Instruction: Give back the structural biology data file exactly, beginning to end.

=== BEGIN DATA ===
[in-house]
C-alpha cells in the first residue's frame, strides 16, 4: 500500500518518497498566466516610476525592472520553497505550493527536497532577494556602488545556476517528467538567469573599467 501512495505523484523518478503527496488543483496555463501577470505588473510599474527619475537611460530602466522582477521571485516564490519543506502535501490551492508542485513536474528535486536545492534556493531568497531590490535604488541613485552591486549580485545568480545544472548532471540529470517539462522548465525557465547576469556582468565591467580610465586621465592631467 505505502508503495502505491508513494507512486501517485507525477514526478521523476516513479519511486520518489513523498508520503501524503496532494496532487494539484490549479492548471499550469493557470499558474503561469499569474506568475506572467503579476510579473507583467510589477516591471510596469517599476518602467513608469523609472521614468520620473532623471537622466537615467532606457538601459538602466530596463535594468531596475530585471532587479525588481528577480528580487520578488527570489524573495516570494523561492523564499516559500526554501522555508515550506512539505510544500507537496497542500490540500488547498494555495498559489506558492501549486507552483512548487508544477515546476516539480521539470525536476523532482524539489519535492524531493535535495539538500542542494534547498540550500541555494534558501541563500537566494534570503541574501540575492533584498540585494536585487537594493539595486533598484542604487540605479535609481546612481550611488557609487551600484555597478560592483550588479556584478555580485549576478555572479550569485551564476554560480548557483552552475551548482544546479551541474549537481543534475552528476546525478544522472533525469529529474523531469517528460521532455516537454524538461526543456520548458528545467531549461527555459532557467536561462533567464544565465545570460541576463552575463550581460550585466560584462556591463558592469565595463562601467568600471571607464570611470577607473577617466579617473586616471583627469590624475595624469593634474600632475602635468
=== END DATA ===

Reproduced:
[in-house]
C-alpha cells in the first residue's frame, strides 16, 4: 500500500518518497498566466516610476525592472520553497505550493527536497532577494556602488545556476517528467538567469573599467 501512495505523484523518478503527496488543483496555463501577470505588473510599474527619475537611460530602466522582477521571485516564490519543506502535501490551492508542485513536474528535486536545492534556493531568497531590490535604488541613485552591486549580485545568480545544472548532471540529470517539462522548465525557465547576469556582468565591467580610465586621465592631467 505505502508503495502505491508513494507512486501517485507525477514526478521523476516513479519511486520518489513523498508520503501524503496532494496532487494539484490549479492548471499550469493557470499558474503561469499569474506568475506572467503579476510579473507583467510589477516591471510596469517599476518602467513608469523609472521614468520620473532623471537622466537615467532606457538601459538602466530596463535594468531596475530585471532587479525588481528577480528580487520578488527570489524573495516570494523561492523564499516559500526554501522555508515550506512539505510544500507537496497542500490540500488547498494555495498559489506558492501549486507552483512548487508544477515546476516539480521539470525536476523532482524539489519535492524531493535535495539538500542542494534547498540550500541555494534558501541563500537566494534570503541574501540575492533584498540585494536585487537594493539595486533598484542604487540605479535609481546612481550611488557609487551600484555597478560592483550588479556584478555580485549576478555572479550569485551564476554560480548557483552552475551548482544546479551541474549537481543534475552528476546525478544522472533525469529529474523531469517528460521532455516537454524538461526543456520548458528545467531549461527555459532557467536561462533567464544565465545570460541576463552575463550581460550585466560584462556591463558592469565595463562601467568600471571607464570611470577607473577617466579617473586616471583627469590624475595624469593634474600632475602635468